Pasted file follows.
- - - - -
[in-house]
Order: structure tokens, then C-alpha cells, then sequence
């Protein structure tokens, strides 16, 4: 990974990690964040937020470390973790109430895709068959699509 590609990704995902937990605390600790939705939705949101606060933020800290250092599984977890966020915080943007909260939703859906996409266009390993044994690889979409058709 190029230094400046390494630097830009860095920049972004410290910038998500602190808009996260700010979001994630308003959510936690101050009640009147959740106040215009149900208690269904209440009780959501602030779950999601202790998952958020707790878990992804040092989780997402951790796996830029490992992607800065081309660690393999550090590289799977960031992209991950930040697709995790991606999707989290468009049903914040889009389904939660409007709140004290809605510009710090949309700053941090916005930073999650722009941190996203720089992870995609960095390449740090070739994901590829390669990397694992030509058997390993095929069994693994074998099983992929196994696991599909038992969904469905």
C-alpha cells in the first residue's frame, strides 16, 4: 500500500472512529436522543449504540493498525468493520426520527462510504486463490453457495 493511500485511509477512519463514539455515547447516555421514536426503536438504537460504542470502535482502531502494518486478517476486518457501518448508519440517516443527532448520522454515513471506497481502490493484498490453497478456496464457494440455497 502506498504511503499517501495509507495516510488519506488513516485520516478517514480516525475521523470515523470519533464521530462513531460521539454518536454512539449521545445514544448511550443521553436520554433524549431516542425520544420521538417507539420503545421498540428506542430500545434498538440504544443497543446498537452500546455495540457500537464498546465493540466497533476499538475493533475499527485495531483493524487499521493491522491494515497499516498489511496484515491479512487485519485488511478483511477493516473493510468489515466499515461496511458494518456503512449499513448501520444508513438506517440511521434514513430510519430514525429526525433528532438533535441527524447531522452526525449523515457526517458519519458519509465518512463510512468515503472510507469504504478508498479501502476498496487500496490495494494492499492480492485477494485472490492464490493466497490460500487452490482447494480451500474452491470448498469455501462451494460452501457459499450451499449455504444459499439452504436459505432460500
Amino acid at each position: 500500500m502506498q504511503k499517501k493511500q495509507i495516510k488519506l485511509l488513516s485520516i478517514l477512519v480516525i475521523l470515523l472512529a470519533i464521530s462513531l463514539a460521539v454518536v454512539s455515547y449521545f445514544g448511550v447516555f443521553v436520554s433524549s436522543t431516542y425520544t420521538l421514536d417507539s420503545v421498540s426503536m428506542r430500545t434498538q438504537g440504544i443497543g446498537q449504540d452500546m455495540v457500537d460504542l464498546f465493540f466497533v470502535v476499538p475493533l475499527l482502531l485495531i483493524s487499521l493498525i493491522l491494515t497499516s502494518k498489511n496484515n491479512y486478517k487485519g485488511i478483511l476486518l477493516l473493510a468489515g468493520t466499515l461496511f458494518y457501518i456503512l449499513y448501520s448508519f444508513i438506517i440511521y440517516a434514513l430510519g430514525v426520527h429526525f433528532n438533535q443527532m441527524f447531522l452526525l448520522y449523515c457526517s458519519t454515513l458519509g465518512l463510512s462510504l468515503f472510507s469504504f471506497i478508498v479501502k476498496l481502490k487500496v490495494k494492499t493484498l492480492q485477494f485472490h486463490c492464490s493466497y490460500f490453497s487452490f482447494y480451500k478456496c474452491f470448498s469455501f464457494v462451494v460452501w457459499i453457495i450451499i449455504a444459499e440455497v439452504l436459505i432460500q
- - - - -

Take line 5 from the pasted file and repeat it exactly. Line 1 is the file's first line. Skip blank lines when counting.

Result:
Amino acid at each position: 500500500m502506498q504511503k499517501k493511500q495509507i495516510k488519506l485511509l488513516s485520516i478517514l477512519v480516525i475521523l470515523l472512529a470519533i464521530s462513531l463514539a460521539v454518536v454512539s455515547y449521545f445514544g448511550v447516555f443521553v436520554s433524549s436522543t431516542y425520544t420521538l421514536d417507539s420503545v421498540s426503536m428506542r430500545t434498538q438504537g440504544i443497543g446498537q449504540d452500546m455495540v457500537d460504542l464498546f465493540f466497533v470502535v476499538p475493533l475499527l482502531l485495531i483493524s487499521l493498525i493491522l491494515t497499516s502494518k498489511n496484515n491479512y486478517k487485519g485488511i478483511l476486518l477493516l473493510a468489515g468493520t466499515l461496511f458494518y457501518i456503512l449499513y448501520s448508519f444508513i438506517i440511521y440517516a434514513l430510519g430514525v426520527h429526525f433528532n438533535q443527532m441527524f447531522l452526525l448520522y449523515c457526517s458519519t454515513l458519509g465518512l463510512s462510504l468515503f472510507s469504504f471506497i478508498v479501502k476498496l481502490k487500496v490495494k494492499t493484498l492480492q485477494f485472490h486463490c492464490s493466497y490460500f490453497s487452490f482447494y480451500k478456496c474452491f470448498s469455501f464457494v462451494v460452501w457459499i453457495i450451499i449455504a444459499e440455497v439452504l436459505i432460500q